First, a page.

BlackBerry-maker Research In Motion had the most popular smartphone platform in the U.S. in December 2009, owning 41.6% of the market, according to new numbers from comScore. However, RIM’s share declined 1% from September, giving ground to Apple and Google, which both saw significant gains.
Google and Apple Gain
According to the report, Google held 5.2% of the market, behind RIM, Apple, Microsoft, and Palm. That share more than doubled from September, buoyed by a number of recently released Android devices, including the Motorola Droid and Google Nexus One.
Apple also gained with its 25.3% share, up 1.2% from September. It’s worth nothing that Apple’s share comes from one device, the iPhone, whereas RIM has multiple BlackBerry devices on the market.
Microsoft and Palm both saw declines from September, Palm most severely. The Pre maker lost 2.2%, ending up at a 6.1% share. Microsoft dropped to 18%, losing a single point.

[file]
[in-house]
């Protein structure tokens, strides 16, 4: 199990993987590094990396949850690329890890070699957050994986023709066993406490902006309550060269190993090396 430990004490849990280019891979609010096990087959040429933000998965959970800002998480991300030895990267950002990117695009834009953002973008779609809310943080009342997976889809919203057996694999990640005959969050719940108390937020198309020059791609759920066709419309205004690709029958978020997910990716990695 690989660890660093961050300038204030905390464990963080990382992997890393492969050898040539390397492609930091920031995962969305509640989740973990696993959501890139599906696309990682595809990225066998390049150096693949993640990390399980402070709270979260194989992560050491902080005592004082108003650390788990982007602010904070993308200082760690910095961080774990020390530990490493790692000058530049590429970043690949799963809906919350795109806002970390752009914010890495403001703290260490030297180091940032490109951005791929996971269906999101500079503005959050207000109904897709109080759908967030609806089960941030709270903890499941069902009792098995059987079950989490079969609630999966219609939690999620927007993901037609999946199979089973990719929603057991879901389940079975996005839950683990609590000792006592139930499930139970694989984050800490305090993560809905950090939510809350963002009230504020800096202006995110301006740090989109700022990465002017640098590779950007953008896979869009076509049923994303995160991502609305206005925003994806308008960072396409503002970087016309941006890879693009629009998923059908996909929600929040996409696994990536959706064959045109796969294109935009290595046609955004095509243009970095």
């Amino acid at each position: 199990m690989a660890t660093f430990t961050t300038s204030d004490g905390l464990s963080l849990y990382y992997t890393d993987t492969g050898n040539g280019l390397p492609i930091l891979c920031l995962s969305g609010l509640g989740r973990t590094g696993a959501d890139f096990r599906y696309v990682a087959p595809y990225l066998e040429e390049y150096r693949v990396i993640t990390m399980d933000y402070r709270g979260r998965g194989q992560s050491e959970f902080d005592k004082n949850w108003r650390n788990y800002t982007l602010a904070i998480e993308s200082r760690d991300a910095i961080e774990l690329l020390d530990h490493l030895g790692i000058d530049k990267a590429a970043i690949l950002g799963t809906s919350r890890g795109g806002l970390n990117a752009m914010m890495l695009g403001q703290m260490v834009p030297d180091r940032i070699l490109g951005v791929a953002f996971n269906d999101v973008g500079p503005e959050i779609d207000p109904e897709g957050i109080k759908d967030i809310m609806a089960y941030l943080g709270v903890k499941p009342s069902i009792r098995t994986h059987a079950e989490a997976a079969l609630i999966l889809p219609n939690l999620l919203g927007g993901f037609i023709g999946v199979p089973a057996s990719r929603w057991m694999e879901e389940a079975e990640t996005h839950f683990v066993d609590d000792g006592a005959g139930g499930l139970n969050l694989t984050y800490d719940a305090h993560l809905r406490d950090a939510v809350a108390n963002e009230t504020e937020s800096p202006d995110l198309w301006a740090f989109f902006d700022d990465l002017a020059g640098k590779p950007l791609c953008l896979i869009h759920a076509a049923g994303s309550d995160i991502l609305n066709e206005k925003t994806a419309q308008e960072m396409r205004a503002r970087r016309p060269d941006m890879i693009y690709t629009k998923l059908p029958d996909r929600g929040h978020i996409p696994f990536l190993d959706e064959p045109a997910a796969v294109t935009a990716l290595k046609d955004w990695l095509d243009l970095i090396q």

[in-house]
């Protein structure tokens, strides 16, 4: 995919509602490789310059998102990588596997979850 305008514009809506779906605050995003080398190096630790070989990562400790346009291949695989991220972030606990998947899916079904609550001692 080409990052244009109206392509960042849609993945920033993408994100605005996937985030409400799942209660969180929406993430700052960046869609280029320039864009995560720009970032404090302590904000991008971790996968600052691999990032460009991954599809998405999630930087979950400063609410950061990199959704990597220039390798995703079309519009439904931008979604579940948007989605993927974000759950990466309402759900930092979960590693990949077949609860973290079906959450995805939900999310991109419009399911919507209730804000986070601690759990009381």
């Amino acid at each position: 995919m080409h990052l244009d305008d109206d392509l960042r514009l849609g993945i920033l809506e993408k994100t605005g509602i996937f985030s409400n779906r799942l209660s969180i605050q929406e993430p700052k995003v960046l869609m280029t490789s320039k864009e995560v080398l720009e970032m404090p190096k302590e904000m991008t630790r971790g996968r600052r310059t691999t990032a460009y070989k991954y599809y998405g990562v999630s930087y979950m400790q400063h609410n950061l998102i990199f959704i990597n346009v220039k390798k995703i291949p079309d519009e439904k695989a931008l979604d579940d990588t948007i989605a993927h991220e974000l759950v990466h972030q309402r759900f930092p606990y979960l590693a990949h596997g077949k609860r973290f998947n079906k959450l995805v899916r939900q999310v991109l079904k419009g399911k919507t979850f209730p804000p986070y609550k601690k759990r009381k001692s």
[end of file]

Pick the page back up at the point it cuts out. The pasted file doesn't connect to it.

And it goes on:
Developments from Mobile World Congress next week could portend some major changes to the numbers going forward.
Industry insiders expect Microsoft to announce its new platform, Windows 7 Mobile, while Google is set to release a host of new Android devices from Motorola and HTC. Palm also hopes to see a boost with its new devices, the Pixi Plus and Pre Plus, which have received positive early buzz. In addition, Samsung is getting into the fray with its new smartphone platform Bada.
Motorola remains the number one OEM in the US, manufacturing 23.5% of the devices in use in the US. LG and Samsung are close behind at 21.9% and 21.2%, respectively, while Nokia (9.2%) and RIM (7%) are further back, according to the report.
comScore claims that 234 million Americans over the age of 13 use mobile devices.